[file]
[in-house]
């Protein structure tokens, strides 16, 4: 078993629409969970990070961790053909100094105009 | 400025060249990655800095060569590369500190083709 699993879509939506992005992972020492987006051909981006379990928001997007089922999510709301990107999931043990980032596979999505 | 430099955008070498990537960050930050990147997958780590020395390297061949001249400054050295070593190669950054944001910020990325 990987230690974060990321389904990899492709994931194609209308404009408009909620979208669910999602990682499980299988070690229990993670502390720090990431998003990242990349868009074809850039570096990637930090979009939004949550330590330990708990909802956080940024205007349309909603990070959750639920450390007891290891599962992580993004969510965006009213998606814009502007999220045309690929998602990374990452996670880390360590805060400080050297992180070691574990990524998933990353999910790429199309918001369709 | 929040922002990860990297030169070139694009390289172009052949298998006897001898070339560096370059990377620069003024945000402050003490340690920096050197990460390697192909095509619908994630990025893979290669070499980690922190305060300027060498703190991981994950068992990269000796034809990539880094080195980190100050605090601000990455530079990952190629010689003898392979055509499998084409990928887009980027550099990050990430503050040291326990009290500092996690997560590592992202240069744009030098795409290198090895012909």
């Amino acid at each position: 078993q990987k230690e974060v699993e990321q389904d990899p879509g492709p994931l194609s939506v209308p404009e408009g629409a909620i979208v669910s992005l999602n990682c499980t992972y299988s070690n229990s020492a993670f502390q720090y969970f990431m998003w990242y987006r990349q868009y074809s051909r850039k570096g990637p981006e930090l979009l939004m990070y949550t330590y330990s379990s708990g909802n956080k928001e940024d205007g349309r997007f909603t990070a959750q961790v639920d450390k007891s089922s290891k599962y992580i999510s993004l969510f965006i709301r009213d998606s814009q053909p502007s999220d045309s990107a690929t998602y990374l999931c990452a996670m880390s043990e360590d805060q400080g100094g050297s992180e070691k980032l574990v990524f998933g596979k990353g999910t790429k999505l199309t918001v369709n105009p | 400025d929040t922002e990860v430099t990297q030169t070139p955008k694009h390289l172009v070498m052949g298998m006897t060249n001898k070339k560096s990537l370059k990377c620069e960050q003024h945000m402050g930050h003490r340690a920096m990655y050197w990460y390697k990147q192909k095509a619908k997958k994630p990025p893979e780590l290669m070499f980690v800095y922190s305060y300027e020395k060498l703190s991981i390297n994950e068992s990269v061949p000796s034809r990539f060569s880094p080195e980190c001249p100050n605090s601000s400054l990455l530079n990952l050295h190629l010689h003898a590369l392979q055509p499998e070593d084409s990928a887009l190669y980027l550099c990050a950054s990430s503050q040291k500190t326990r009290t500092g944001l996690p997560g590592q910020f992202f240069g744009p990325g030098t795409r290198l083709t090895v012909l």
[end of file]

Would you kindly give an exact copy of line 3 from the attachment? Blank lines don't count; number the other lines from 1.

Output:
């Amino acid at each position: 078993q990987k230690e974060v699993e990321q389904d990899p879509g492709p994931l194609s939506v209308p404009e408009g629409a909620i979208v669910s992005l999602n990682c499980t992972y299988s070690n229990s020492a993670f502390q720090y969970f990431m998003w990242y987006r990349q868009y074809s051909r850039k570096g990637p981006e930090l979009l939004m990070y949550t330590y330990s379990s708990g909802n956080k928001e940024d205007g349309r997007f909603t990070a959750q961790v639920d450390k007891s089922s290891k599962y992580i999510s993004l969510f965006i709301r009213d998606s814009q053909p502007s999220d045309s990107a690929t998602y990374l999931c990452a996670m880390s043990e360590d805060q400080g100094g050297s992180e070691k980032l574990v990524f998933g596979k990353g999910t790429k999505l199309t918001v369709n105009p | 400025d929040t922002e990860v430099t990297q030169t070139p955008k694009h390289l172009v070498m052949g298998m006897t060249n001898k070339k560096s990537l370059k990377c620069e960050q003024h945000m402050g930050h003490r340690a920096m990655y050197w990460y390697k990147q192909k095509a619908k997958k994630p990025p893979e780590l290669m070499f980690v800095y922190s305060y300027e020395k060498l703190s991981i390297n994950e068992s990269v061949p000796s034809r990539f060569s880094p080195e980190c001249p100050n605090s601000s400054l990455l530079n990952l050295h190629l010689h003898a590369l392979q055509p499998e070593d084409s990928a887009l190669y980027l550099c990050a950054s990430s503050q040291k500190t326990r009290t500092g944001l996690p997560g590592q910020f992202f240069g744009p990325g030098t795409r290198l083709t090895v012909l």